A genius Pakistani engineer living in the US has developed a device that detects cancer early.
Associate Professor in the Electrical Engineering Department at the University of Texas at Arlington Samir Iqbal detailed his team’s results in a recent Nature Scientific Reports paper called “Effects of Nanotexture on Electrical Profiling of Single Tumor Cell and Detection of Cancer from Blood in Microfluidic Channels.”
Before pursuing his postgraduate studies in the US, Iqbal earned bachelor’s degree in electrical engineering from the Karachi’s NED University of Engineering and Technology. Iqbal completed his PhD from the University of Purdue in 2007 and since then, he has been with the UTA and has received nearly $1.4 million in grants since his arrival.
Iqbal’s device studies the behavior of cells in real time, using nanotextured walls. He said his team noted the many layers of tissue in the human body and decided to develop something that would mimic that layering.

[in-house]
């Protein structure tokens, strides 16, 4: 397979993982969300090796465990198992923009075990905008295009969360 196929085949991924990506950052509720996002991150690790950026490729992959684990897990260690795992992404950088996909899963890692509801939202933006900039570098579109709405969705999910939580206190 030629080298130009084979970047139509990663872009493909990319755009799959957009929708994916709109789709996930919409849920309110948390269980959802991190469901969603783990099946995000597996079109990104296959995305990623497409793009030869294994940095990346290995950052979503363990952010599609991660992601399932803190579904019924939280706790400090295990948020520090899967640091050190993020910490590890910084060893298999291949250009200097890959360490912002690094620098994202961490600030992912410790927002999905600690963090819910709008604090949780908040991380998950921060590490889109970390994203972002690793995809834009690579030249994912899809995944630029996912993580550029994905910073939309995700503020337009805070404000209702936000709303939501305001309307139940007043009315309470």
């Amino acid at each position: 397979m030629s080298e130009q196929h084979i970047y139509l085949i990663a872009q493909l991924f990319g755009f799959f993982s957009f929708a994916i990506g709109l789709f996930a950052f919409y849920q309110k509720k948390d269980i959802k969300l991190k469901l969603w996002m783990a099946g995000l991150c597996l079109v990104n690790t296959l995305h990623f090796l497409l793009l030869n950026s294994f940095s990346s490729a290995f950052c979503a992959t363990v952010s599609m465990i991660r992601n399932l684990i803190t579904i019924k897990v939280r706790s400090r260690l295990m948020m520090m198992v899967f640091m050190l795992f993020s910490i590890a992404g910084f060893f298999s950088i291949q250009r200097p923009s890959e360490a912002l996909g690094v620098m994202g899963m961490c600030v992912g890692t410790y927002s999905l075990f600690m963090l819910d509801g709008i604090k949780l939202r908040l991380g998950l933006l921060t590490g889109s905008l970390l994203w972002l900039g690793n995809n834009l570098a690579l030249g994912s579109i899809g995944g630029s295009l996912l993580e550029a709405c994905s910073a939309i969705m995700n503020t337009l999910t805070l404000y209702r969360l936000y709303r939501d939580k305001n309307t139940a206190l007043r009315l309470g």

Iqbal said the answer was in creating a nanotextured wall that fools blood samples into thinking it is actual tissue.
“We used inherent properties of the cell walls to create a diagnostic tool. The cancer cells behave differently as they come into contact with the nanotextured walls. They dance.”
Identifying those “dancing cells” will help doctors pinpoint cancer cells and start treatment earlier than allowed with current technology.
“Discovering the cancer earlier, before it metastasizes, is essential to surviving cancer,” Iqbal said. “Our device has the potential to do that.”